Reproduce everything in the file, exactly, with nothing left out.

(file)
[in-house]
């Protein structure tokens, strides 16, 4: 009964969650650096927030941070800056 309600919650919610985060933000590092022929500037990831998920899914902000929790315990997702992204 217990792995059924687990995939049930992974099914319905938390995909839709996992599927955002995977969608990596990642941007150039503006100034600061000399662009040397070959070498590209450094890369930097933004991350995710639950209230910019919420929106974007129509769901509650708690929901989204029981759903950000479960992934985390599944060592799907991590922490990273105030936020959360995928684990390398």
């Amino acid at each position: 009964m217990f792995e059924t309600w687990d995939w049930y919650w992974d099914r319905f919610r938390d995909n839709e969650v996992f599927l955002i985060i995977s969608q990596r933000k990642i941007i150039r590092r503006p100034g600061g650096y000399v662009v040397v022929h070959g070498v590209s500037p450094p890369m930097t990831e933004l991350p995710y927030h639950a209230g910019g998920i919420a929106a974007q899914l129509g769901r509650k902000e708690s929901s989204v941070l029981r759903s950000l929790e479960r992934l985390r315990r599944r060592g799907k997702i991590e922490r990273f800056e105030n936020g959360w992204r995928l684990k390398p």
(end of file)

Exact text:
[in-house]
């Protein structure tokens, strides 16, 4: 009964969650650096927030941070800056 309600919650919610985060933000590092022929500037990831998920899914902000929790315990997702992204 217990792995059924687990995939049930992974099914319905938390995909839709996992599927955002995977969608990596990642941007150039503006100034600061000399662009040397070959070498590209450094890369930097933004991350995710639950209230910019919420929106974007129509769901509650708690929901989204029981759903950000479960992934985390599944060592799907991590922490990273105030936020959360995928684990390398």
């Amino acid at each position: 009964m217990f792995e059924t309600w687990d995939w049930y919650w992974d099914r319905f919610r938390d995909n839709e969650v996992f599927l955002i985060i995977s969608q990596r933000k990642i941007i150039r590092r503006p100034g600061g650096y000399v662009v040397v022929h070959g070498v590209s500037p450094p890369m930097t990831e933004l991350p995710y927030h639950a209230g910019g998920i919420a929106a974007q899914l129509g769901r509650k902000e708690s929901s989204v941070l029981r759903s950000l929790e479960r992934l985390r315990r599944r060592g799907k997702i991590e922490r990273f800056e105030n936020g959360w992204r995928l684990k390398p």